In Part I, we discussed getting Dad on Medicaid. Now that Dad is on Medicaid, we can shift our focus to Mom because after all these years of taking care of Dad, her health is failing.
Let’s further assume that Mom is still in the home that dad transferred to her and the kids have been doing the following two things to keep her in her home: first, delivering care to her individually as in-home caregivers, and second, lending Mom money so that the real estate taxes and upkeep on the home can be paid.
Now let’s assume Mom needs to go into to a skilled care facility. We have three competing objectives: (1) making Mom eligible for Medicaid, (2) preserving some of Mom’s assets, and (3) paying the children back for some of the assets that they advanced Mom by keeping her in her own home.
The first objective of getting Mom on Medicaid will depend on how many assets mom has. Once Dad is approved for Medicaid, Mom should have the ability to deal with her assets freely without impacting Dad’s eligibility.
Secondly, if Mom has enough money to carry her for five years, she might be able to protect some of her assets. Even if she does not have enough money to carry her for five years, she can still protect some of her assets. How much and how we do this depends on how many assets there are. One of the tools we use to protect assets is an asset protection trust for mom. Another possible strategy is to deliberately incur a penalty period and pay through the penalty period with another portion of the assets.
Thirdly, the children can be paid back for the services and loans they provided to Mom, assuming that the children engaged in proper documentation. Proper documentation could consist of a personal services contract, documenting what services would be provided by the children, the rate at which the children are going to be paid in supporting documentation, while concurrently recording what services were delivered on time sheets properly prepared. Secondly, for loan advances by the children, a private mortgage could be placed against the property and when the house is sold, the children could be paid back, assuming that the documentation was properly done and recorded against the property by legal counsel.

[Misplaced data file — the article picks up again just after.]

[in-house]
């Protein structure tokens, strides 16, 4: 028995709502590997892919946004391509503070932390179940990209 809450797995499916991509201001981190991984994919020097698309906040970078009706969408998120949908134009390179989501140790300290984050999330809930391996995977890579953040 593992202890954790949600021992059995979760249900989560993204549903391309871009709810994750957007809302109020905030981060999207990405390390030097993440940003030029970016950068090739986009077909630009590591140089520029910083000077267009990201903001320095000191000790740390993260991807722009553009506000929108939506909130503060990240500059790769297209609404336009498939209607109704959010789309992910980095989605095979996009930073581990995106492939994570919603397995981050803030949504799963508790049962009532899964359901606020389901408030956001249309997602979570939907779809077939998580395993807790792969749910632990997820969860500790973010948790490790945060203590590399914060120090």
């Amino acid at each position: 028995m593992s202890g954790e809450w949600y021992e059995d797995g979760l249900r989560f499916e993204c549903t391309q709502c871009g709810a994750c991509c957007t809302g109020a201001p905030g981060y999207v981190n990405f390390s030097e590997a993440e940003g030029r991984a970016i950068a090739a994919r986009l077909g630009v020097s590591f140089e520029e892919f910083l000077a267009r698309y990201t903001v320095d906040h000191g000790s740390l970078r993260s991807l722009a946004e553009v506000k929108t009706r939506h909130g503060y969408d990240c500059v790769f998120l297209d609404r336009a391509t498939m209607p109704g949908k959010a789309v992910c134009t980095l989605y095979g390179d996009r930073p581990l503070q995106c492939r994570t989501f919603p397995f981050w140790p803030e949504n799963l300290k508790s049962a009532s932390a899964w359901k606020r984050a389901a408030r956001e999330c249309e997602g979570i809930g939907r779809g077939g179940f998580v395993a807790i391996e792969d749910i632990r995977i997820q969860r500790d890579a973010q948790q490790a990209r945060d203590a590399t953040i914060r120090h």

After all of these steps are completed, what we have is Dad on Medicaid as described in Part I and now Mom is on Medicaid as well, with the preservation of some of her assets. We also have a return to the children of both compensation for services and payback of loans from the children because everything was properly documented.
If you are contemplating the steps described above, contact an elder law attorney for the proper advice.
To contact me, call 847-292-1220, e-mail firstname.lastname@example.org or visit http://www.abferrarolaw.com.